Yacht clubs are always a good place to stay and this one was no exception so we planned to stay for two nights.  We were invited to utilize the bar and restaurant.  We took advantage that night and had a great meal and got to meet some of the members who all seemed very friendly.  One, Carolyn, offered to take Jane and Lezlie shopping on Saturday, so they made a plan for that.  While they were gone, I changed the starboard side primary fuel filter, so it will be ready to go on line when I need it.  We were able to watch some football via the digital antenna, but when the Gators kicked off against Colorado State, I had to employ the phone app to listen in on the radio.  Can’t get ESPN on the boat.  I see a smart TV in our future.

Sunday, September 16, 2018:

At 0753 we reversed out of the slip and idled out into the river. We had no flotilla with us this time.  At 0900 we talked to the lockmaster of the Peoria Lock.  The wickets were up and we would have to wait for a while to lock down. By 0945 we were in the lock and ten minutes later we were exiting.  For the next several hours we were alone on the Illinois River – no other pleasure craft or barges.  It got hot and I had Jane bring up a fan to the helm.  We put towels down in the ice chest and were putting them on our necks to cool off.  We can’t wait for fall.  After 79.6 miles we anchored behind Bar Island at mile marker 88.4.  It was a nice quiet spot and the island kept us from getting waked by the barges that run all night.  We ran the generator for air conditioning and cooked our veggies on the grill.

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Monday, September 17, 2018:

We pulled anchor at 0710 and proceeded down toward the LaGrange Lock.

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We arrived there to wait with HMS Vagabond.

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At 0840 we entered the lock behind a “light boat” (a tug with no barge) and HMS Vagabond. Ten minutes later, we were down and they invited us to exit first and we were on our way again.  We got to the Florence Highway Lift Bridge at 1121.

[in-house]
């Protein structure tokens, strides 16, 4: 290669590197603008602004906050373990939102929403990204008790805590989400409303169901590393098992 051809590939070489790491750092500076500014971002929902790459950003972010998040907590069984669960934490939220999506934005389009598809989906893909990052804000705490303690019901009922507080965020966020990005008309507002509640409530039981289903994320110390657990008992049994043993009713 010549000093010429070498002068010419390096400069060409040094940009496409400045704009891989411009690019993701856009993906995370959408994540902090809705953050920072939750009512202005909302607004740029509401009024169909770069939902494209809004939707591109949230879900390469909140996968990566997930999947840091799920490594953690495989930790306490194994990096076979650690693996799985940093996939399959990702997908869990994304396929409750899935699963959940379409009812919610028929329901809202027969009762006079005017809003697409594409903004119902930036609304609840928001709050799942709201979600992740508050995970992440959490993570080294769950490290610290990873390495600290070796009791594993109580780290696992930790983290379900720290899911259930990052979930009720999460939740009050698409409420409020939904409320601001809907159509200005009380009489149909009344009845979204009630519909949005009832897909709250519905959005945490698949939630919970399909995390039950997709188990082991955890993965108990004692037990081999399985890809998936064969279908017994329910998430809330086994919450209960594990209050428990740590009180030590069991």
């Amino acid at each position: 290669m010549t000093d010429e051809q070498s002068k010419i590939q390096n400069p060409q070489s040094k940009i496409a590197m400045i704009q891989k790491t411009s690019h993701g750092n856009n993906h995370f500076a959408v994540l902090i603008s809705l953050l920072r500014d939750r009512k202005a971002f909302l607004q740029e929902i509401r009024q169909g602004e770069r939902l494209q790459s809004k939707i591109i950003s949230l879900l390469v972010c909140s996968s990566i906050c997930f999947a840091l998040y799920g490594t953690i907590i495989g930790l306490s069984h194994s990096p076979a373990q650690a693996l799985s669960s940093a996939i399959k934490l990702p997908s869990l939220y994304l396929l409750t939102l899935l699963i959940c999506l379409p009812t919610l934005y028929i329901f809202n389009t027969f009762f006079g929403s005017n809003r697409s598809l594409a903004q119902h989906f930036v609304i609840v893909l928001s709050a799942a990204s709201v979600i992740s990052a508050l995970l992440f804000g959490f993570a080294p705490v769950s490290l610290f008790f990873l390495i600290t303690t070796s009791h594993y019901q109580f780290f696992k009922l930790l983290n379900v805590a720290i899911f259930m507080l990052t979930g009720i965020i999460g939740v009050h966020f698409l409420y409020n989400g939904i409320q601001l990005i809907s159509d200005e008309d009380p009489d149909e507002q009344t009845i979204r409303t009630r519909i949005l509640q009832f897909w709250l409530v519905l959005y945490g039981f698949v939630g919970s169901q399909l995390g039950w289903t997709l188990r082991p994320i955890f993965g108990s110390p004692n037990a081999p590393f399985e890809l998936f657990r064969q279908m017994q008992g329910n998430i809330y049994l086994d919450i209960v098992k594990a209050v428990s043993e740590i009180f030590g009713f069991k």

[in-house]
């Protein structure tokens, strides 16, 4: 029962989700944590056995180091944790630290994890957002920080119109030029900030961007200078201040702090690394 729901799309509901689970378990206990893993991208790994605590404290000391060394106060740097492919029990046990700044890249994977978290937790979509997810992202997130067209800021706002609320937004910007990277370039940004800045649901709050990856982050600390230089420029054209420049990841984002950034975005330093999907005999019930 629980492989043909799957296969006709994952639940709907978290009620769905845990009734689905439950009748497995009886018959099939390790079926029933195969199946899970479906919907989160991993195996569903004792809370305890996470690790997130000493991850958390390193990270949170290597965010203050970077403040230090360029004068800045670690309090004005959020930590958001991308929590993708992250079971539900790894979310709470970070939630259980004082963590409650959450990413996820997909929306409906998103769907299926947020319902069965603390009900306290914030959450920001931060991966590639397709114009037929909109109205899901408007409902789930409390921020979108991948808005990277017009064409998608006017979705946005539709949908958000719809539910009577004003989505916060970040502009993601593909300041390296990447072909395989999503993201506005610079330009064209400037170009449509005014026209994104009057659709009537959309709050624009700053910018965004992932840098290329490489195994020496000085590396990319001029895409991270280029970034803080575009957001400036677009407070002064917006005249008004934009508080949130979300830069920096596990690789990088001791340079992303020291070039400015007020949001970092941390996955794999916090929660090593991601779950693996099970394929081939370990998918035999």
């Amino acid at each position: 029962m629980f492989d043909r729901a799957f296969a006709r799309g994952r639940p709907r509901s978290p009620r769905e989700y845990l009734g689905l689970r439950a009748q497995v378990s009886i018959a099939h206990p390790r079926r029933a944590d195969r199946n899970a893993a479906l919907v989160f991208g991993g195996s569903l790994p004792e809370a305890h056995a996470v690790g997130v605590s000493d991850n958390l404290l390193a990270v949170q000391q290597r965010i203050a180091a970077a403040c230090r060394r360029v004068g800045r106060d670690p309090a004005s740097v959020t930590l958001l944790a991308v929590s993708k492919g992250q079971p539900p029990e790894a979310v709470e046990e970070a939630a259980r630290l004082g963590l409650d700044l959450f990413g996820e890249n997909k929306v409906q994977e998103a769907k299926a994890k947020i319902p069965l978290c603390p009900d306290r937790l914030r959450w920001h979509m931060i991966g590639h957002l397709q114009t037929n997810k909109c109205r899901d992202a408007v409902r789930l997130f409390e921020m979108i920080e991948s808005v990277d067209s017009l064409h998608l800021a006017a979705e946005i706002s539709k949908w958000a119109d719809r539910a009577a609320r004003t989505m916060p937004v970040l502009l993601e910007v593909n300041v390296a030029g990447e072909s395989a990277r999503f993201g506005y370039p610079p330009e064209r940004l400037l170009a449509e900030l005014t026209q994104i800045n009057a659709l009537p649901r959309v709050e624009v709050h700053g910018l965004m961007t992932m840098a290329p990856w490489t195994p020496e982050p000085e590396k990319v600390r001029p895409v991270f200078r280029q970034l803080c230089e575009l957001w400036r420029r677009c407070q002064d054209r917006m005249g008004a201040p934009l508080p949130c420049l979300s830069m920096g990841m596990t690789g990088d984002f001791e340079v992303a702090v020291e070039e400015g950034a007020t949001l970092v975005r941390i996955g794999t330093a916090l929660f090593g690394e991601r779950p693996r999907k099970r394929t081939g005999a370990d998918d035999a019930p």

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Jane kept busy cleaning the boat as we cruised along.  She was unstoppable, and said Bobby was channeling through her.  We dodged a few tows, but it was never a problem and the captains always appreciate being contacted and tell us to have a safe trip.  These tows on the Illinois that have 12 or 15 barges will be thought to be cute when we get to the Mississippi and some of the tows push 35 barges.

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While we were in route that afternoon we Facetimed with our granddaughters, Hazel and Bea, and their other grandparents, John and Louise.  We chugged on and docked at Grafton Harbor Marina at 1715 completing the final 79 and half miles of the Illinois River.  Doug from Misty Pearl and Brent from Second Wave were there to help take the lines from Jane.  Doug is a Tennessee Volunteer, so there was some good natured smack talk going on.  We refreshed with a dip in the pool and later enjoyed dinner at the Grafton Oyster Bar above the marina store.  It was a good spot to spend a couple of days and we weren’t in a hurry.  The next day, Jane got into the laundry early and she got it all done.  Sandy and Kevin Tucker from Koastal Karma came by.  Their boat is getting repairs over in Port Charles Marina after hitting a log on the river.  The hit took out their running gear and transmission.  It was so expensive that an insurance claim was involved.  They left and we walked around Grafton a bit and had lunch in the Grafton Winery which was very nice and inspired a return to the boat for a nap.  That evening we joined eight others for dinner at Airie’s Restaurant.  The owner picked us up at the marina in his shuttle bus.  The restaurant is at the highest point in Grafton and the view was superb.  This time next year they will have a gondola ride open to bring diners from the bottom of the hill up to the top.  That will be a great hit.

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Wednesday, September 19, 2018:

We were headed to Alton Marina and which is only 17 miles so we took our sweet time getting underway. We slipped off the dock at 1025 and when we got up to speed at 1800 rpm’s we were at 11 ½ mph.  This is where the Illinois joins the Mighty Mississippi.  There was a fair amount of debris and we played dodge-a-log cruising along.  At 1150 we were at the fuel dock in Alton and took on 223 gallons of diesel and got the holding tank pumped out too.  We were in our covered slip at 1300 and in the pool at 1310.  This is a great marina with perfect restrooms stocked with everything one may need.  They have a pool and two hot tubs all on floating docks and best off all is their deal for Loopers of buy 3 nights and get 3 free.  Again, we were in no hurry, so we enjoyed staying put for six days.  That night we had dinner with Mark and Lezlie and Alan and Sherry at the Bluff City Grill.  Good food, great company.

While we were in Alton, we got exercise along the trail, enjoyed the pool, rented a car and provisioned from the grocery, Tractor Supply, NAPA Auto Parts, and we visited the arch in St. Louis with Mark and Lezlie. We watched the Florida – Tennessee aboard Tanuki (Jerry was in the marching band at UF) and the Gators whipped UT with a bunch of takeaways.  I changed the oil while we were in Alton and we got the Velcro replaced on the port and starboard aft panels of the fly bridge enclosure (Thanks to Paul at Alton Landing).  We worshiped at the Bridge Church and took in a play at the Alton Little Theater (Neil Simon’s “God’s Favorite”).  We rode the bikes and enjoyed docktails (even with just diet tonic and lime, have to give the liver a rest periodically).